Review: ‘All Things Must Pass’ Tells Story of Tower Records
By ANDY WEBSTEROCT. 15, 2015
“Everybody in a record store is a little bit your friend for 20 minutes or so,” says Bruce Springsteen in Colin Hanks’s breezy documentary “All Things Must Pass,” an examination of the ill-fated trajectory of the Tower Records empire. To anyone who has ever savored a chat with a record store clerk about nuggets in a pop artist’s catalog, the sentiment is familiar. This movie makes you appreciate anew the one-on-one social dimension lost in the music industry’s headlong switch to digital downloads.
Russ Solomon founded Tower as an extension of his father’s pharmacy in Sacramento. Riding the 1960s pop explosion, the store opened a branch in San Francisco. Later, its Sunset Boulevard outlet in Los Angeles cemented its popularity among pop stars: Mr. Springsteen, Elton John, Dave Grohl and David Geffen attest to its value to recording artists in general and to themselves personally.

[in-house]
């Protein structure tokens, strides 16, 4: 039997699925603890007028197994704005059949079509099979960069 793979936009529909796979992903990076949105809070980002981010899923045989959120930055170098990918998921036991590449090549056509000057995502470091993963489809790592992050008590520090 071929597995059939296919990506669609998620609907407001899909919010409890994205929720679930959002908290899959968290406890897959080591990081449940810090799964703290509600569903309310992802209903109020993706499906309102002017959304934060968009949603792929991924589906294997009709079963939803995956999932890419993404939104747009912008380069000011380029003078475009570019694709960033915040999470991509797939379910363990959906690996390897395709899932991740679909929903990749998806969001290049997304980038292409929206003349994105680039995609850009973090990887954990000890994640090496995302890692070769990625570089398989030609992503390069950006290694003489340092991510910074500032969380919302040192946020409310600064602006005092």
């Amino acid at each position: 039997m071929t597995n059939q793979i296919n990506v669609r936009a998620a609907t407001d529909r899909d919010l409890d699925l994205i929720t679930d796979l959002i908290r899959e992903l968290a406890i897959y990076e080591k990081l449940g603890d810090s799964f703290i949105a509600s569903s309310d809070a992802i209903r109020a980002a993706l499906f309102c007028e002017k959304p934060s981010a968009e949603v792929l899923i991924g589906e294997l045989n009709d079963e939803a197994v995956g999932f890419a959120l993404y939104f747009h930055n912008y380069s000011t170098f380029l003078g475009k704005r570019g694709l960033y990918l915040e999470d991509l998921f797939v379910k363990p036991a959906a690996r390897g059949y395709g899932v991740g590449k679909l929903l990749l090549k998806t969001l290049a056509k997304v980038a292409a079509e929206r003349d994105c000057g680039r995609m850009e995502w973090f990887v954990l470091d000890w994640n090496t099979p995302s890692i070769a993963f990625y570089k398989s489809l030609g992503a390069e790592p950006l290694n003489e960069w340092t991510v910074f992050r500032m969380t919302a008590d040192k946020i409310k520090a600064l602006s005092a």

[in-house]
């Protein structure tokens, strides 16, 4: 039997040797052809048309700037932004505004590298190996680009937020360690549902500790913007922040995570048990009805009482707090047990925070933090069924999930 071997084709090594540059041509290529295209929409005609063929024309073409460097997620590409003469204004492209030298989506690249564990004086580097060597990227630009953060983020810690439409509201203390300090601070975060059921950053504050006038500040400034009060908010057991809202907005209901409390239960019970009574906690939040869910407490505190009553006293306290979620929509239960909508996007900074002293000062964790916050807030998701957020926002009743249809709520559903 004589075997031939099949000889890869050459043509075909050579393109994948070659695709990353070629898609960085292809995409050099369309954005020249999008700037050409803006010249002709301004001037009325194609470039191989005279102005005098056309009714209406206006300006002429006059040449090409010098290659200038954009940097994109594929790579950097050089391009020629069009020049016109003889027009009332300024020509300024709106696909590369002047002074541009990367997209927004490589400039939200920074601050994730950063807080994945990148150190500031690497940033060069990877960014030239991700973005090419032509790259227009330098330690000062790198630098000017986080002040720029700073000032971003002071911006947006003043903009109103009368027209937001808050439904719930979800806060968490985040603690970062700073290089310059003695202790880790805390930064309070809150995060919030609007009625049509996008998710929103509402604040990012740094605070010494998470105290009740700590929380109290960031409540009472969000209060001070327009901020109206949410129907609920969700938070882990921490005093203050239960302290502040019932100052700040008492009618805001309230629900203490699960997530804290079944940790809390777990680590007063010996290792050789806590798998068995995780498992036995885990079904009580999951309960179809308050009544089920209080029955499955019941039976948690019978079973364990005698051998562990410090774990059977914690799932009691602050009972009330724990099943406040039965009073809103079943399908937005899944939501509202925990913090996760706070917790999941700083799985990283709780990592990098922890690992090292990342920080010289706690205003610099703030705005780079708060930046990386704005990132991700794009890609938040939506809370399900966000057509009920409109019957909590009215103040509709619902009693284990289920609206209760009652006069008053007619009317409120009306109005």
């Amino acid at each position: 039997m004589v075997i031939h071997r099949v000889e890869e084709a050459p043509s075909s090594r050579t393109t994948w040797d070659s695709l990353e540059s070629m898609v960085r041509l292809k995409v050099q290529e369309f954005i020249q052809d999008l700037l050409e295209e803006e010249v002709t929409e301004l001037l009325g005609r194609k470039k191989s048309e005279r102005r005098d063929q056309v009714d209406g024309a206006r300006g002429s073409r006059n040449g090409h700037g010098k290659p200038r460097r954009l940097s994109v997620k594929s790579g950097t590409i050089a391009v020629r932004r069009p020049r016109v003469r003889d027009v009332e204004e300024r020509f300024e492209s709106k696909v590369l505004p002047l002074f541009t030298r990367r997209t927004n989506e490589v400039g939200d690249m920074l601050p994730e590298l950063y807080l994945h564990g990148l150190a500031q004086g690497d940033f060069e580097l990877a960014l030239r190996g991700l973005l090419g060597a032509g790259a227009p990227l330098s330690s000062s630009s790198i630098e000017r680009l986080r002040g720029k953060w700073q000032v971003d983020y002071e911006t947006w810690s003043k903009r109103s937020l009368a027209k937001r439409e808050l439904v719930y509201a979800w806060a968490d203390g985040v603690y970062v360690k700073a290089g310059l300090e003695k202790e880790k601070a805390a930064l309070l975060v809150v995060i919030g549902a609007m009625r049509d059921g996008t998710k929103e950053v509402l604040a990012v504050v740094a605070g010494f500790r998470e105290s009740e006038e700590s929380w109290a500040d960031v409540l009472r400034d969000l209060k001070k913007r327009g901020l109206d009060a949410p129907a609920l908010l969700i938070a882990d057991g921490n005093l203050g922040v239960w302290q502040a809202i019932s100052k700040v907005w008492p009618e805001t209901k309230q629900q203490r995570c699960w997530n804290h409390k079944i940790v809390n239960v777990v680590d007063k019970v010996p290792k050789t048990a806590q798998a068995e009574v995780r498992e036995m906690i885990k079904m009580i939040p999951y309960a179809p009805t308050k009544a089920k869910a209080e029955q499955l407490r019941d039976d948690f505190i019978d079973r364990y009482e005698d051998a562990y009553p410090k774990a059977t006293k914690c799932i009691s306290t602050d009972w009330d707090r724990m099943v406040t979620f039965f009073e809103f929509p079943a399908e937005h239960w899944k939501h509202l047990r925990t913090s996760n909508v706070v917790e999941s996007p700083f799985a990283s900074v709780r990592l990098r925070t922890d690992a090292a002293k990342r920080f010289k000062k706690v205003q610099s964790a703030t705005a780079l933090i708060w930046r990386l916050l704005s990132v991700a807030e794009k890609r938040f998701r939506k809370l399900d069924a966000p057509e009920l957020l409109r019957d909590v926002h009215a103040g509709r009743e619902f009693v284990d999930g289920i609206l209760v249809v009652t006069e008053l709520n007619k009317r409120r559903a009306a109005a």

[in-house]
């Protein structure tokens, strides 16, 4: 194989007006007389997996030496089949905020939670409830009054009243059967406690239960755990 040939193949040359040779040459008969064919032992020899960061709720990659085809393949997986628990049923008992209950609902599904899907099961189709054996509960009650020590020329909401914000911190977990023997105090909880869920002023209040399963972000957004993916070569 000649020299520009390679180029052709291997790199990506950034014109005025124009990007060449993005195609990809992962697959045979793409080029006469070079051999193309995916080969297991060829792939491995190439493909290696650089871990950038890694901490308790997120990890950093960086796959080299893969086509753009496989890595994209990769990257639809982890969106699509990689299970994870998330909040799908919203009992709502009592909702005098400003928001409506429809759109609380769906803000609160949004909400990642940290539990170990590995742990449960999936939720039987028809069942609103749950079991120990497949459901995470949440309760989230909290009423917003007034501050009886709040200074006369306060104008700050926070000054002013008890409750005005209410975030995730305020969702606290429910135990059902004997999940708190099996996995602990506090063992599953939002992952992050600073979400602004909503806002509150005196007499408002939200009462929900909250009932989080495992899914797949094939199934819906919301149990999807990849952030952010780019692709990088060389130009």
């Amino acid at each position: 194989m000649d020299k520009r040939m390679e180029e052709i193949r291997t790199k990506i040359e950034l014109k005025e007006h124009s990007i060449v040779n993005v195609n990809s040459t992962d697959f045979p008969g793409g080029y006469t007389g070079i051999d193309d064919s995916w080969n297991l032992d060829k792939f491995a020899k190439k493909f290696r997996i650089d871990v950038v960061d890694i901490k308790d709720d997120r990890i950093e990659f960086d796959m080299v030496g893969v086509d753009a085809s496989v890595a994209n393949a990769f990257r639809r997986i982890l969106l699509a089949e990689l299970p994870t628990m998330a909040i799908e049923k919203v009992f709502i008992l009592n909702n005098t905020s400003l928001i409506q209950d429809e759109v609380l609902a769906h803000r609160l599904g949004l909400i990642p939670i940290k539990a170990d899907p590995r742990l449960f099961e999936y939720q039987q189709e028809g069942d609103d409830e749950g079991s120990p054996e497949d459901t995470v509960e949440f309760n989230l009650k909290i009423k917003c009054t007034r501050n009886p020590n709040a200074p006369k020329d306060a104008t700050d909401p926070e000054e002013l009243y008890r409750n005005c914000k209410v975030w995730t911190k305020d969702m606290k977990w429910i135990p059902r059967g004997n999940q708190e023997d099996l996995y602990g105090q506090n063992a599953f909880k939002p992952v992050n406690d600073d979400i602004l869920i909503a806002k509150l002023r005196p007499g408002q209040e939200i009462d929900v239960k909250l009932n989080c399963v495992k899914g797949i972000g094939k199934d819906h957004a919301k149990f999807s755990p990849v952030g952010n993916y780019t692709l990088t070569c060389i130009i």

Under Mr. Solomon, an avuncular, encouraging and epicurean leader, and his colorful assortment of longtime executives, the chain expanded: to New York, London, Asia, South America. It weathered the late-1970s music business recession and bloomed at the dawn of MTV. Mr. Solomon’s early embrace of the CD format prompted another peak. But the overextension of the chain and debts to creditors proved its undoing, in addition to the arrival of the Internet and the resurgence of the single over the album format The last Tower outlet in America closed in 2006.
Yet all is not lost: The movie doesn’t address the rise in vinyl’s popularity, so maybe there’s still hope for the local record store.
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